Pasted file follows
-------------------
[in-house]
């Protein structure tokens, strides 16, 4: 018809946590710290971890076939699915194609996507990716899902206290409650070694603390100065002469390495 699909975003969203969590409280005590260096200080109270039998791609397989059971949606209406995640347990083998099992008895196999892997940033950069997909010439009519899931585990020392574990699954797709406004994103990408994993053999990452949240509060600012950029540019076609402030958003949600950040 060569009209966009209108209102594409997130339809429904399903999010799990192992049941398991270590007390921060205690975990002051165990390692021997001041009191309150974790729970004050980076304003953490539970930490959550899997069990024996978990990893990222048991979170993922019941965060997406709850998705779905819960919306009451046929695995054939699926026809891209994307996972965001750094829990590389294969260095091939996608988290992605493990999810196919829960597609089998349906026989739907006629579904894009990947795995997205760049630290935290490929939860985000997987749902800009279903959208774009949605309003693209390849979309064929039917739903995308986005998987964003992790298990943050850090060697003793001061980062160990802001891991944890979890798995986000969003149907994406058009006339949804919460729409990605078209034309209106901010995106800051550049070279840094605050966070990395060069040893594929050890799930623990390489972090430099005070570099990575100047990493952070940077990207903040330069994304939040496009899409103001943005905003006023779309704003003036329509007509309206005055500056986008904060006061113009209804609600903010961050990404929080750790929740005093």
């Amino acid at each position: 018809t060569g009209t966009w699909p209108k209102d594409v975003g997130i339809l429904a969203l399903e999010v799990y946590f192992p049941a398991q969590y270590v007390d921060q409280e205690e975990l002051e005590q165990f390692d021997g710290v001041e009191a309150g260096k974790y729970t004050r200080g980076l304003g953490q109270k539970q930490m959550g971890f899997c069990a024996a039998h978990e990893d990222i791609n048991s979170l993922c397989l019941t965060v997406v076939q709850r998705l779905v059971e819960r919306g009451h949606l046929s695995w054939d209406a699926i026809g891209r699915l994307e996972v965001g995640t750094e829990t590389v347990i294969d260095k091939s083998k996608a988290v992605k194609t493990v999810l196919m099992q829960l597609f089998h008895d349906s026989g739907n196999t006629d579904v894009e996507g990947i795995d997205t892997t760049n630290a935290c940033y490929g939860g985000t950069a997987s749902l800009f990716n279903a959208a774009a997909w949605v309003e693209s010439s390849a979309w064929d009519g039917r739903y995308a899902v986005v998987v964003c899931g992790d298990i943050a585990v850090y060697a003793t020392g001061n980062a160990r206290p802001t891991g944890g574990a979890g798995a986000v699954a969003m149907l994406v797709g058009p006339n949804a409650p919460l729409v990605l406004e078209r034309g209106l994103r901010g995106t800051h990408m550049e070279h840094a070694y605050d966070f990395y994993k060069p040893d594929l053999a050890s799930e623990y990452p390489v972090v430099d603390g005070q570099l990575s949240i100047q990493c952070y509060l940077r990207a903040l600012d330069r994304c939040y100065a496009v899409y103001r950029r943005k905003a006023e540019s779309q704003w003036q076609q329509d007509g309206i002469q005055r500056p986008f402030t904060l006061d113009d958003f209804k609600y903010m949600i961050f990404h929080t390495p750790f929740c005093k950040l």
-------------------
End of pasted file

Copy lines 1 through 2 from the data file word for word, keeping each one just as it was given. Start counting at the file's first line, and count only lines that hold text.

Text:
[in-house]
């Protein structure tokens, strides 16, 4: 018809946590710290971890076939699915194609996507990716899902206290409650070694603390100065002469390495 699909975003969203969590409280005590260096200080109270039998791609397989059971949606209406995640347990083998099992008895196999892997940033950069997909010439009519899931585990020392574990699954797709406004994103990408994993053999990452949240509060600012950029540019076609402030958003949600950040 060569009209966009209108209102594409997130339809429904399903999010799990192992049941398991270590007390921060205690975990002051165990390692021997001041009191309150974790729970004050980076304003953490539970930490959550899997069990024996978990990893990222048991979170993922019941965060997406709850998705779905819960919306009451046929695995054939699926026809891209994307996972965001750094829990590389294969260095091939996608988290992605493990999810196919829960597609089998349906026989739907006629579904894009990947795995997205760049630290935290490929939860985000997987749902800009279903959208774009949605309003693209390849979309064929039917739903995308986005998987964003992790298990943050850090060697003793001061980062160990802001891991944890979890798995986000969003149907994406058009006339949804919460729409990605078209034309209106901010995106800051550049070279840094605050966070990395060069040893594929050890799930623990390489972090430099005070570099990575100047990493952070940077990207903040330069994304939040496009899409103001943005905003006023779309704003003036329509007509309206005055500056986008904060006061113009209804609600903010961050990404929080750790929740005093």